If you have recently handed in your car keys, adjustment to life without a car can be challenging at first. You have probably driven most of your life, and this new change might cause you to feel frustrate, angry, or irritable. You could feel ashamed or worry that you are losing your independence. However, it takes a lot of courage to put the safety first and decide to stop driving.
There are many benefits to living without a car. So let’s take a look at the bright side of not driving:
- Save money: You can save money by not owning a car anymore and thus avoiding insurance payments, maintenance, registration, and gas costs. You might want to use this saved money to pay for alternative means of transportation.
- Improve Health: Without a car you can walk or cycle more. Exercise is very important for senior citizens. You may find that the additional walking or cycling could help boost energy, improve your mood, or make you sleep better.
- Expand Your Social Circle: Accepting rides from other can be a good way to reach out and connect with new people. You can always offer a friend gas money or cook them a meal in exchange for a ride.
- Appreciate the Change of Pace: Typically when you stop driving it means you will be slowing down. While that may not seem great to everyone, many seniors find they do enjoy life more at this slower pace.
Having a good mindset and positive attitude about not driving is critical to your enjoyment of life from here on out. Now let’s examine some of the alternatives to driving. There will be times you need to make sure you can get to doctor’s appointments, social visits, and important activities. Feeling too housebound can quickly lead to depression. If you live in an area with limited transportation selections, it might be a good time to evaluate living arrangements and maybe consider senior living options. Here are some great alternative means of transportation:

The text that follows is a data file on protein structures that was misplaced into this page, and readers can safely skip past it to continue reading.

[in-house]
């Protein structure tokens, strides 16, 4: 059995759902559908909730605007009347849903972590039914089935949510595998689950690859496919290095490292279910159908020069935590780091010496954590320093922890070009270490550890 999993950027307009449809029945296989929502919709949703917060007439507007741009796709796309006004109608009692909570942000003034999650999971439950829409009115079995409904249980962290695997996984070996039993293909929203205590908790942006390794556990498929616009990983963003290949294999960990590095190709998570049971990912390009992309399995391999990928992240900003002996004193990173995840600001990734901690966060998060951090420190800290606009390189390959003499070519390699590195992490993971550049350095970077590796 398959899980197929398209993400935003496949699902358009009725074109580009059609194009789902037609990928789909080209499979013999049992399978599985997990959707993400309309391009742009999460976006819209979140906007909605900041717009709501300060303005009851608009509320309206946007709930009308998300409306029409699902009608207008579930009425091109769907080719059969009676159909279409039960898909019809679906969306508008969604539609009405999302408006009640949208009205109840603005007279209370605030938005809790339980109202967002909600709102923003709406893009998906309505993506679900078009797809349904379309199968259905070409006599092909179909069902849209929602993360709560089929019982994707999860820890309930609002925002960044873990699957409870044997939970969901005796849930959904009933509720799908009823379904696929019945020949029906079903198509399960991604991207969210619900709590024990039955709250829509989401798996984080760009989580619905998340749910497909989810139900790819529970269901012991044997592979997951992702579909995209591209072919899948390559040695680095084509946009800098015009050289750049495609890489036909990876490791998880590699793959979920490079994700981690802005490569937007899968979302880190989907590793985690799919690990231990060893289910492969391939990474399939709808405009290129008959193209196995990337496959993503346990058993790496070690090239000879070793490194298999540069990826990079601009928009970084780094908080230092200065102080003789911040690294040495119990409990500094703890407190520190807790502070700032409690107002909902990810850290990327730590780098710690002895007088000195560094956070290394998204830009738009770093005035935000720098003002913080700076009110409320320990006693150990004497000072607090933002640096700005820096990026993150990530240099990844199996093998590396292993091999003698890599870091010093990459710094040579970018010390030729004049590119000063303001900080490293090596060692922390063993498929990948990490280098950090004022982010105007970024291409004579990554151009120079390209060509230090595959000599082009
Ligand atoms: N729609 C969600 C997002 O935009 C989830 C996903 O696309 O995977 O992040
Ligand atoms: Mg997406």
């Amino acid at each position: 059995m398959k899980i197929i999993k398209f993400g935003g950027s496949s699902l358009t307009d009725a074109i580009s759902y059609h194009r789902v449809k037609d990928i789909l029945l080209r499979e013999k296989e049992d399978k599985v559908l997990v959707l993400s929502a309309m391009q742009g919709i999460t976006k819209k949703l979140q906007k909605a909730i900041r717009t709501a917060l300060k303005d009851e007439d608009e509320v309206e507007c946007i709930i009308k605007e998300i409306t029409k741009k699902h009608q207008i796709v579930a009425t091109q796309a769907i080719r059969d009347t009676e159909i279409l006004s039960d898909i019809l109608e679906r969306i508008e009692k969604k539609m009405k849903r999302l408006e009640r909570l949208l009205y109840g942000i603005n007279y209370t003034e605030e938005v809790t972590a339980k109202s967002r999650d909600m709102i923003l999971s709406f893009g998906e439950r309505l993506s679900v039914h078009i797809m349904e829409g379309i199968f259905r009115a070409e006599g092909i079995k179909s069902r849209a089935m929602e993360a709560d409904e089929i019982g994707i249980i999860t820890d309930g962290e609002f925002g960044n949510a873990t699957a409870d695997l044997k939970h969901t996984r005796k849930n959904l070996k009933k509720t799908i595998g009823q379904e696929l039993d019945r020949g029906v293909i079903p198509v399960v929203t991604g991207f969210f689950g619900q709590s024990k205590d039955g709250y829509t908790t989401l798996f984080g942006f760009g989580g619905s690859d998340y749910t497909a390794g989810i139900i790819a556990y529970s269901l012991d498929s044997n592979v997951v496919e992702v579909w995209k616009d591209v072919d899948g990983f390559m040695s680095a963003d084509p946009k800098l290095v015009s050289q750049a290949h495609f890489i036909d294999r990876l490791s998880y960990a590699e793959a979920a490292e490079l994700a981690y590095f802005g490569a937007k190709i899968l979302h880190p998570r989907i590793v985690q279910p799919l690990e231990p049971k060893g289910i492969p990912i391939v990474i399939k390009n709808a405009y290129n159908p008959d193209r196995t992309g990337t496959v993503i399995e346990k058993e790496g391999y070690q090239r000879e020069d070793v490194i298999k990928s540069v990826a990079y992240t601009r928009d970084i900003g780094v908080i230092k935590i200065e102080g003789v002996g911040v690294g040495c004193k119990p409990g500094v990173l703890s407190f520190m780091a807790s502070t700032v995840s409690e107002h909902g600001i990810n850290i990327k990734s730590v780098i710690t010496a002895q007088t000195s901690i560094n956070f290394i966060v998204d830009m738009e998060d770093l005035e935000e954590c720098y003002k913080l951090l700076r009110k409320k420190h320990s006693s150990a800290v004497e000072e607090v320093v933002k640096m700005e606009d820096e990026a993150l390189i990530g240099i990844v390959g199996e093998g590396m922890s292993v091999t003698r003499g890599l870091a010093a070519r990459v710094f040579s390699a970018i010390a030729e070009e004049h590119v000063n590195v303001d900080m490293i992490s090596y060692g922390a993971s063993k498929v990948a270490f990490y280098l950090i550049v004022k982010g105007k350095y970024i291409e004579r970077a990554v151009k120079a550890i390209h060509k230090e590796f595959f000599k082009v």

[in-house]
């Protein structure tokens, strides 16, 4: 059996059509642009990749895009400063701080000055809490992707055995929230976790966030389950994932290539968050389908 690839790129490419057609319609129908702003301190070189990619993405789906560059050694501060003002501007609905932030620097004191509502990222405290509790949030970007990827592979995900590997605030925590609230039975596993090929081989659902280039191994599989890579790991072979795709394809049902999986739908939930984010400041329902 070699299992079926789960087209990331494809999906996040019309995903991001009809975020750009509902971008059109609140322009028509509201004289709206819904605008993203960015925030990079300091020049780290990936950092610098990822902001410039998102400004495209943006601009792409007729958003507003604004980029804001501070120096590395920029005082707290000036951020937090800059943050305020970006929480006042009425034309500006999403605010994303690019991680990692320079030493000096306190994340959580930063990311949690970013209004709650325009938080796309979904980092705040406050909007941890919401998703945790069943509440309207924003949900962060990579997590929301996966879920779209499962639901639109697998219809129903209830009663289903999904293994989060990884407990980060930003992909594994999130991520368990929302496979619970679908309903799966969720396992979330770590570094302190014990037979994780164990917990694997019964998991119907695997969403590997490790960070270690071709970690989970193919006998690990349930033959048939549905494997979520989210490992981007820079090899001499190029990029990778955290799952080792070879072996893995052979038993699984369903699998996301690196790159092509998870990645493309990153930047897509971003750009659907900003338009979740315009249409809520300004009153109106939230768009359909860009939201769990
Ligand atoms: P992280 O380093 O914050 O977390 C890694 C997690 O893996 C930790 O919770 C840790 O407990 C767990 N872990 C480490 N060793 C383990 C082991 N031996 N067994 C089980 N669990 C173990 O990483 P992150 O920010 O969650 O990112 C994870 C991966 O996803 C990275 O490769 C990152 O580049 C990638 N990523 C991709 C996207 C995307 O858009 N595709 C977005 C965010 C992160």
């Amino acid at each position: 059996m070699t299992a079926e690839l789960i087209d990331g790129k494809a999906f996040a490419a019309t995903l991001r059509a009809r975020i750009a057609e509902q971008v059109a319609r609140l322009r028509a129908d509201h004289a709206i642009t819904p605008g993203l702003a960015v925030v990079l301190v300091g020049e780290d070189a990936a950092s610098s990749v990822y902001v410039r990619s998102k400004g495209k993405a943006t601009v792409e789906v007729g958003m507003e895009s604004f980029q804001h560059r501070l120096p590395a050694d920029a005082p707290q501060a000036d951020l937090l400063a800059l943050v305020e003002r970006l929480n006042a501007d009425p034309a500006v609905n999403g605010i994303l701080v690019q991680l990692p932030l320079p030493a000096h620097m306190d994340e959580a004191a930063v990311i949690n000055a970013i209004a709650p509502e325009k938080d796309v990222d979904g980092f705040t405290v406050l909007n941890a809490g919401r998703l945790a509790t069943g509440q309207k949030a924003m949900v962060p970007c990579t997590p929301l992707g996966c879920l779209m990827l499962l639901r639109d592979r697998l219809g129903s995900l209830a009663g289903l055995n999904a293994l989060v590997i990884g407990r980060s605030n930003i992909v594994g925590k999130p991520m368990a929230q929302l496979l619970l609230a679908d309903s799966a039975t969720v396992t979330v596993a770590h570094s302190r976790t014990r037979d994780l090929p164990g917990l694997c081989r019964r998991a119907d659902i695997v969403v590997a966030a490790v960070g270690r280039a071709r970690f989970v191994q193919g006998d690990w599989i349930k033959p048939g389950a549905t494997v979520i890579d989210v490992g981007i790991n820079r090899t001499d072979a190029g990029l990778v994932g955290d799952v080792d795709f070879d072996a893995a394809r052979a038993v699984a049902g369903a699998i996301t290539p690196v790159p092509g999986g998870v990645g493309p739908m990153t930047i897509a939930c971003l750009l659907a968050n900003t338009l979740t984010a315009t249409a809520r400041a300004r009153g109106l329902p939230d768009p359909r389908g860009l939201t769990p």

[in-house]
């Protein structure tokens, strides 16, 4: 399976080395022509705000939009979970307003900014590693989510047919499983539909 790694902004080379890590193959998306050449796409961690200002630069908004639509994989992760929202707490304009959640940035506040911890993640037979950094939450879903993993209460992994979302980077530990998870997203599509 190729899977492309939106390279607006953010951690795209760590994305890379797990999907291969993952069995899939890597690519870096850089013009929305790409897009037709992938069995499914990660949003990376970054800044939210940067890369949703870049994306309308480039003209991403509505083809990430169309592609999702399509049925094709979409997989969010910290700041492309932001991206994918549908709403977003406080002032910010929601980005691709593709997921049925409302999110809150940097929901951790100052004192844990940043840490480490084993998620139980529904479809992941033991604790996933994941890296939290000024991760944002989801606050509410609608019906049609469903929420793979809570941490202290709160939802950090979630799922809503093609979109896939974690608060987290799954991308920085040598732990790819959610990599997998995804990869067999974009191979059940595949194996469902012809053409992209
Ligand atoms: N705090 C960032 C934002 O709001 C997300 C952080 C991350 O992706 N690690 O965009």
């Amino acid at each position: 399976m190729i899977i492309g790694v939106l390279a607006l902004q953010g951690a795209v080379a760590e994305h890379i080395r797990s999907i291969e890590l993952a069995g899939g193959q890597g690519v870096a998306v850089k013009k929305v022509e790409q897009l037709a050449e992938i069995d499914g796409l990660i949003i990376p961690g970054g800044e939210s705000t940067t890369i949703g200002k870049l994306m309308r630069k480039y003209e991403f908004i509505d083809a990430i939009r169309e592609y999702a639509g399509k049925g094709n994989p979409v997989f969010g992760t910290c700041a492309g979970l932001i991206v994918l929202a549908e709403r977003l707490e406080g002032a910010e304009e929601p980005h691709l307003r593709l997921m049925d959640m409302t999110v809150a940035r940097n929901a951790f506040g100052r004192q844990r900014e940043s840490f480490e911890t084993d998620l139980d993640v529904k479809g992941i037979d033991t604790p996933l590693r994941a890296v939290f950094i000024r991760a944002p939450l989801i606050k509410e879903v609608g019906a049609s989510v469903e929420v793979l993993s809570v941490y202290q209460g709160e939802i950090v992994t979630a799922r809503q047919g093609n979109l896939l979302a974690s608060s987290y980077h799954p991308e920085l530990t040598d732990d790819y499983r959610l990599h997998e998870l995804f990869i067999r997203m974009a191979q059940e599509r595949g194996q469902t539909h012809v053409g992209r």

- Public Transportation: Check your local public transit options. Many buses or trains might have reduced prices for older adults. Certain areas have better public transit options than others.
- Ride Share: Check with your family members, friends, and neighbors about transporting you to events or appointments. Look for ways to return the favor and trade services.
- Shuttles and Senior Transit: Many local communities have shuttle services available for seniors, especially for medical appointments. Check with your local church or community center to see what options might be available.
- Taxis and Private Drivers: Taxis could be a good option for quick short trips. You could also consider hiring a private driver to get you around town and where you need to go.
- Walking and Cycling: If your health permits, walking or cycling is a great way to get around and get exercise. Exercising regularly can help lower your risk for many conditions such as heart disease, Alzheimer’s and dementia, colon cancer, and high blood pressure.
- Motorize Wheelchairs: A motorized wheelchair can be a good way to get around if you live in an area with well paved roads, many sidewalks, and easily accessible stores. Make sure you check your local laws about use of motorized wheelchairs on roads and sidewalks.
Giving up your keys does not mean giving up your independence. With a little extra time and effort you can easily remain mobile and make sure you don’t miss out on anything.